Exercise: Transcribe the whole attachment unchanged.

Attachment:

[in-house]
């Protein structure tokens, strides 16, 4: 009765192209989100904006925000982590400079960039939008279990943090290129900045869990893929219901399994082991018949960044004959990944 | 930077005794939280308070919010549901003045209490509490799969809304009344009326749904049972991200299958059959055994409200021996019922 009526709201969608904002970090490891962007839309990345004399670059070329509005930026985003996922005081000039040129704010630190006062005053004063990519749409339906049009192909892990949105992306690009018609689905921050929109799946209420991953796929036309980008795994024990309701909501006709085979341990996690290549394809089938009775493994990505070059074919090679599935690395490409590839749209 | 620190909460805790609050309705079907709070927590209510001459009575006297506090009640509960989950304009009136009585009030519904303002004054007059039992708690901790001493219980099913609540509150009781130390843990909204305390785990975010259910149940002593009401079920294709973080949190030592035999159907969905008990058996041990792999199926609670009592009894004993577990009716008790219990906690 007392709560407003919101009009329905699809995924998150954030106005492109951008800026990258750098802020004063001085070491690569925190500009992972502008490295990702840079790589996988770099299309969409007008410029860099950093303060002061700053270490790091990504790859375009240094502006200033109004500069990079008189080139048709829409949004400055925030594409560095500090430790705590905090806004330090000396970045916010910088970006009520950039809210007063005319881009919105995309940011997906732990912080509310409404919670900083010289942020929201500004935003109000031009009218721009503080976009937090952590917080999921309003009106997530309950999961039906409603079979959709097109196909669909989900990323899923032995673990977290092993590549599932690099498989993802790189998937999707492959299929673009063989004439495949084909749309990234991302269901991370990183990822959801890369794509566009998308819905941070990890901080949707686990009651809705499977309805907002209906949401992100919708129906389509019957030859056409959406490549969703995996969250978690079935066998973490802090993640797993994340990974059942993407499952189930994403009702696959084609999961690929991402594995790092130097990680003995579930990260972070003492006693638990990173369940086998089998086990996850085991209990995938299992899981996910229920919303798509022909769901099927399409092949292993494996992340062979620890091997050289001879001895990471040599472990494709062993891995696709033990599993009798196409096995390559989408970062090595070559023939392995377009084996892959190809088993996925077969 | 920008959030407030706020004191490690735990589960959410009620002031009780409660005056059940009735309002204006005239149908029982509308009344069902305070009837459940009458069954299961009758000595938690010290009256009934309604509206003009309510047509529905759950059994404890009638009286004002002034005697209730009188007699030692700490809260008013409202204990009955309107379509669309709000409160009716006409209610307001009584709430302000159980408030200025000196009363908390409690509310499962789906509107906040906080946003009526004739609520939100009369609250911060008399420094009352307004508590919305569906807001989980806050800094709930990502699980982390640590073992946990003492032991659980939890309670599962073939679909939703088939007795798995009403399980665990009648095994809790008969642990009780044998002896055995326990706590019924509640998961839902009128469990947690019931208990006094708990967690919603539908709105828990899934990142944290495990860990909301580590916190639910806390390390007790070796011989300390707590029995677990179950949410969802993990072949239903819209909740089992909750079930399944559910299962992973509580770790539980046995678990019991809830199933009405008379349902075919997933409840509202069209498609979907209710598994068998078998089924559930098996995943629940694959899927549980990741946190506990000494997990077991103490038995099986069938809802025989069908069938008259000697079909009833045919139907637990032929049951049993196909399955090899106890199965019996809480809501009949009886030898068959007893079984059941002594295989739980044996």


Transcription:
[in-house]
């Protein structure tokens, strides 16, 4: 009765192209989100904006925000982590400079960039939008279990943090290129900045869990893929219901399994082991018949960044004959990944 | 930077005794939280308070919010549901003045209490509490799969809304009344009326749904049972991200299958059959055994409200021996019922 009526709201969608904002970090490891962007839309990345004399670059070329509005930026985003996922005081000039040129704010630190006062005053004063990519749409339906049009192909892990949105992306690009018609689905921050929109799946209420991953796929036309980008795994024990309701909501006709085979341990996690290549394809089938009775493994990505070059074919090679599935690395490409590839749209 | 620190909460805790609050309705079907709070927590209510001459009575006297506090009640509960989950304009009136009585009030519904303002004054007059039992708690901790001493219980099913609540509150009781130390843990909204305390785990975010259910149940002593009401079920294709973080949190030592035999159907969905008990058996041990792999199926609670009592009894004993577990009716008790219990906690 007392709560407003919101009009329905699809995924998150954030106005492109951008800026990258750098802020004063001085070491690569925190500009992972502008490295990702840079790589996988770099299309969409007008410029860099950093303060002061700053270490790091990504790859375009240094502006200033109004500069990079008189080139048709829409949004400055925030594409560095500090430790705590905090806004330090000396970045916010910088970006009520950039809210007063005319881009919105995309940011997906732990912080509310409404919670900083010289942020929201500004935003109000031009009218721009503080976009937090952590917080999921309003009106997530309950999961039906409603079979959709097109196909669909989900990323899923032995673990977290092993590549599932690099498989993802790189998937999707492959299929673009063989004439495949084909749309990234991302269901991370990183990822959801890369794509566009998308819905941070990890901080949707686990009651809705499977309805907002209906949401992100919708129906389509019957030859056409959406490549969703995996969250978690079935066998973490802090993640797993994340990974059942993407499952189930994403009702696959084609999961690929991402594995790092130097990680003995579930990260972070003492006693638990990173369940086998089998086990996850085991209990995938299992899981996910229920919303798509022909769901099927399409092949292993494996992340062979620890091997050289001879001895990471040599472990494709062993891995696709033990599993009798196409096995390559989408970062090595070559023939392995377009084996892959190809088993996925077969 | 920008959030407030706020004191490690735990589960959410009620002031009780409660005056059940009735309002204006005239149908029982509308009344069902305070009837459940009458069954299961009758000595938690010290009256009934309604509206003009309510047509529905759950059994404890009638009286004002002034005697209730009188007699030692700490809260008013409202204990009955309107379509669309709000409160009716006409209610307001009584709430302000159980408030200025000196009363908390409690509310499962789906509107906040906080946003009526004739609520939100009369609250911060008399420094009352307004508590919305569906807001989980806050800094709930990502699980982390640590073992946990003492032991659980939890309670599962073939679909939703088939007795798995009403399980665990009648095994809790008969642990009780044998002896055995326990706590019924509640998961839902009128469990947690019931208990006094708990967690919603539908709105828990899934990142944290495990860990909301580590916190639910806390390390007790070796011989300390707590029995677990179950949410969802993990072949239903819209909740089992909750079930399944559910299962992973509580770790539980046995678990019991809830199933009405008379349902075919997933409840509202069209498609979907209710598994068998078998089924559930098996995943629940694959899927549980990741946190506990000494997990077991103490038995099986069938809802025989069908069938008259000697079909009833045919139907637990032929049951049993196909399955090899106890199965019996809480809501009949009886030898068959007893079984059941002594295989739980044996």